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start-stop-daemon ulimit

  I've worked out a trivial patch for start-stop-daemon to enable it
to set per-process ulimits before starting up daemons.
  It looks for a file called /etc/limits/name_of_daemon, containing
something like:

  # This is a comment
core	soft 	2048 
core 	hard	4096
nofile  soft	100
nofile  hard	200
nproc	soft	50 
nproc	hard	150
cpu	soft	12
cpu	hard 	15
data	soft	120000
data	hard	135000
fsize	soft	14000
fsize	hard	15000
rss	soft	10200
rss	hard	14500
stack	soft	120000
stack	hard	130000
memlock soft	15000
memlock hard	17000
as	soft	10000000 # this is in bytes
as	hard	10000000

  If the file does not exist, the daemon is loaded without limits
(as usual), while if it does exist, the specified limits are 
enforced. In case the file contains errors, the wrong lines are
skipped, causing a warning to be outputted (unless the --quiet option
has been specified), while the remaining limits are still loaded. 

  This should mean for the patch to be completely backward 
compatible, and completely transparent to the init.d scripts,
debian users and DD.

  This patch thus allows to set up ulimits for all daemons on
a debian system in a consistent way, without having to deal with
daemon specific configuration parameters or having to modify the
init script. I consider this particularly important, considering
the problems that may be raised by oom killer, poorly written daemons,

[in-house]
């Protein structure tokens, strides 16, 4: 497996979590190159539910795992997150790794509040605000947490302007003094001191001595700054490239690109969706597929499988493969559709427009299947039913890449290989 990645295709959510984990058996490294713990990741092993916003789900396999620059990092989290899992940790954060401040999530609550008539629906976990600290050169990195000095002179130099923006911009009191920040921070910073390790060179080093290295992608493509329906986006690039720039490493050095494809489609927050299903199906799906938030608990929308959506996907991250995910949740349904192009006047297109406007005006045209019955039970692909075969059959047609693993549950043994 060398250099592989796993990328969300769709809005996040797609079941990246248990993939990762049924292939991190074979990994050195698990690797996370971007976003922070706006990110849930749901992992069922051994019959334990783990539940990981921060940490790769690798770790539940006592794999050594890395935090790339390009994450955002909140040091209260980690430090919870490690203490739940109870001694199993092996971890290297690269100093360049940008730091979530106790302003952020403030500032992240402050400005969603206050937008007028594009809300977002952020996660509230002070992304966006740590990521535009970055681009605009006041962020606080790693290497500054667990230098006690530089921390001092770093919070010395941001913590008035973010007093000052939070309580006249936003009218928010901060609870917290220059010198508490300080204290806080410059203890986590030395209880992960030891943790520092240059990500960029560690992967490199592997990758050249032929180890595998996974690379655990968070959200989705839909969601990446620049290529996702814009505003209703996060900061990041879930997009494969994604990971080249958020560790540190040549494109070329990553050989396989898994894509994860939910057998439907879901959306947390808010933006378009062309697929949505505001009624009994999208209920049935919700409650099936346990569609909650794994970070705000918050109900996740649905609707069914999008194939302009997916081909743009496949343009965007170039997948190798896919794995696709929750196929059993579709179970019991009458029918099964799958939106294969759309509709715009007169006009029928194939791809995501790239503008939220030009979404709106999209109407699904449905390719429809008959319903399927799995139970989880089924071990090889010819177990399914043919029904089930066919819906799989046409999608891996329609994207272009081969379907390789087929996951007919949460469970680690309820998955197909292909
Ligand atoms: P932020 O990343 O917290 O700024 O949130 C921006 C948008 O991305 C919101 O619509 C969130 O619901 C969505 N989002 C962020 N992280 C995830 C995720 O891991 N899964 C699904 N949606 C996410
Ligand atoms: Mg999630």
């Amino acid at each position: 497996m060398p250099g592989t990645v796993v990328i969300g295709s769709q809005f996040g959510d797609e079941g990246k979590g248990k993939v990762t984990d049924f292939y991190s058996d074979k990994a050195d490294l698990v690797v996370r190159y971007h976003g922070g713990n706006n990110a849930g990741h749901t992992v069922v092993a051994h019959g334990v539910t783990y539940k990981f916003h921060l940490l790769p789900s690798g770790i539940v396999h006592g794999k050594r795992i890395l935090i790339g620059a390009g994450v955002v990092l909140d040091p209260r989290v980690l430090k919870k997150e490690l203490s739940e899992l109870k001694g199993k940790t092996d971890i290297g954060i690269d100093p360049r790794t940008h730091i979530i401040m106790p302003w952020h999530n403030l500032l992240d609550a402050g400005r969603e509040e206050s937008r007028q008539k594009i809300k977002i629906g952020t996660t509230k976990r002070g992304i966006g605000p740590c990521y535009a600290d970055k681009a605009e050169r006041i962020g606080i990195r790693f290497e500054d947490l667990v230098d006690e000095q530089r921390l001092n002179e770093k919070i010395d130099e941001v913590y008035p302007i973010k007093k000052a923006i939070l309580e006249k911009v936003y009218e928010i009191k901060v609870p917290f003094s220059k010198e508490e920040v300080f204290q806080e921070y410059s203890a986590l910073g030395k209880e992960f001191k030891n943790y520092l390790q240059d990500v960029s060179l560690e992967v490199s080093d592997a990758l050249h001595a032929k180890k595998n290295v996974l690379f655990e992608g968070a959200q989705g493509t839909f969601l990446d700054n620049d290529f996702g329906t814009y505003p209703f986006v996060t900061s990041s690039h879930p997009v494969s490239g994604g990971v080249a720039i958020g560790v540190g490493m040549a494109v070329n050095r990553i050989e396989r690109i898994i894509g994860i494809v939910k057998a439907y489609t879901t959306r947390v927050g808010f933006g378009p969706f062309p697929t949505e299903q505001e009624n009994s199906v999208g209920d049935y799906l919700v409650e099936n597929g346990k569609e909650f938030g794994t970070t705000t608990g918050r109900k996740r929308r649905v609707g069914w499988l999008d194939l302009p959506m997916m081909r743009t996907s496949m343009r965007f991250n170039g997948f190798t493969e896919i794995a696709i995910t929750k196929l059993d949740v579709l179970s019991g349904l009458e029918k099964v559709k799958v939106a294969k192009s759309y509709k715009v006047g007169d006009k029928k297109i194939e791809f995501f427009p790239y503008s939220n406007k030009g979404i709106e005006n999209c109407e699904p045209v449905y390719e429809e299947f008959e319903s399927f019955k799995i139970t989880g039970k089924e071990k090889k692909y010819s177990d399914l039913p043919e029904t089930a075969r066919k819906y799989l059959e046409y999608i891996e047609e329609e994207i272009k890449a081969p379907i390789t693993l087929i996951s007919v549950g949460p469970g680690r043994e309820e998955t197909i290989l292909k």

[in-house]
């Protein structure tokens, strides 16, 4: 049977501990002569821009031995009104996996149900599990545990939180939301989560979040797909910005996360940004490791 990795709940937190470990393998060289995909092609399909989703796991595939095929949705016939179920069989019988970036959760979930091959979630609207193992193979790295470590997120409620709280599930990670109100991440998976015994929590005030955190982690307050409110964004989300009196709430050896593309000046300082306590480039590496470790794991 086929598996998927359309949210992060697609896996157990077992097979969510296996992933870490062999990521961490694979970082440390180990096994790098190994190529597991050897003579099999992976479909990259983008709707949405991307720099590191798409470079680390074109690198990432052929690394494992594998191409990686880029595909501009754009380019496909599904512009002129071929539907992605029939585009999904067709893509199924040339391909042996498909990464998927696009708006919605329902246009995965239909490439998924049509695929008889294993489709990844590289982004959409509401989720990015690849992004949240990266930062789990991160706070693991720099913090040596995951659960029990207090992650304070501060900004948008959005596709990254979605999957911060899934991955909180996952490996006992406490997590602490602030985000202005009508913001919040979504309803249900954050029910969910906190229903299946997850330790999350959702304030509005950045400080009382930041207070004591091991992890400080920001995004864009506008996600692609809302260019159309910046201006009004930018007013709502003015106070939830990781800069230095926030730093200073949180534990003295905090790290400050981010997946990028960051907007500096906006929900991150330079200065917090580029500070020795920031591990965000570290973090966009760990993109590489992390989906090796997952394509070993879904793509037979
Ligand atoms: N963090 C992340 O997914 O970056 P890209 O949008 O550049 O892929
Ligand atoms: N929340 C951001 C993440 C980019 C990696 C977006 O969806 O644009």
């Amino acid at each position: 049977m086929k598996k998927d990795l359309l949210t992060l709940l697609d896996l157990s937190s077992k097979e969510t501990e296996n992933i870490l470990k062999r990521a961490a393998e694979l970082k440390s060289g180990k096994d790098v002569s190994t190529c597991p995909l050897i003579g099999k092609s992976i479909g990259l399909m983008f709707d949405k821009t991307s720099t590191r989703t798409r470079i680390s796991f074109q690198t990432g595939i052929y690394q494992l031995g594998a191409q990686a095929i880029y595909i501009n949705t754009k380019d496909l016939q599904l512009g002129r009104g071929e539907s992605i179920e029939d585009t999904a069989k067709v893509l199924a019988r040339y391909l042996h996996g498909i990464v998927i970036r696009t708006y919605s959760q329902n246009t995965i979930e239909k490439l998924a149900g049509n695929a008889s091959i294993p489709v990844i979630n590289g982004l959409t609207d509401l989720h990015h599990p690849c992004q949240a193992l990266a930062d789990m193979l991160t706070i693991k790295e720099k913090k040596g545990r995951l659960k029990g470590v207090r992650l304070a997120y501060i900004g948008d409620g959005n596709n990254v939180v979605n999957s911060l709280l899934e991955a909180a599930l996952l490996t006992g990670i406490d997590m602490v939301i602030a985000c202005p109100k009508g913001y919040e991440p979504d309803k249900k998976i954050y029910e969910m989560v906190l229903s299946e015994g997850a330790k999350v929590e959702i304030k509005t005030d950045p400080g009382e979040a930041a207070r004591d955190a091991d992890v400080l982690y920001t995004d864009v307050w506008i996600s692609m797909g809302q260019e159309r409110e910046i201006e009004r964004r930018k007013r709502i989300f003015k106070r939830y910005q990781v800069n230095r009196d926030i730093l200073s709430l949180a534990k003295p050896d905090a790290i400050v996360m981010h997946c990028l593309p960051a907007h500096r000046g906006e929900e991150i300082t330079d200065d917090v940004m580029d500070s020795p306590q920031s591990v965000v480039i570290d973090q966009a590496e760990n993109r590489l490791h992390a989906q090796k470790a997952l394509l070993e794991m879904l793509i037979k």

and generally resource exaustion on loaded servers..
  And, after all, the user would still be free to use ulimits or

  The patch is in a ``works for me status''. I've already opened a 
whishlist bug against dpkg (302079), but I'd really like to know 
what other think about it and if it works on other systems too. 

  You can apply the patch by entering the dpkg source dir and
running something like patch -p2 < diff_file. Note that the patch
modifies just the configure.in and the start-stop-daemon.c, so
the directory /etc/limits is not created when installing the
resulting .deb files. You should take care of it manually.
You can cut and paste the configuration file above for a
full example. The patch should even work on kfreebsd systems,
but haven't had the chance to test it. Don't know much about
hurd or other *bsd. For more information about limits, please
look at man setrlimit.

  Please carbon copy replies to my email address, since I'm
not subscribed to the list (too high volume) for my internet


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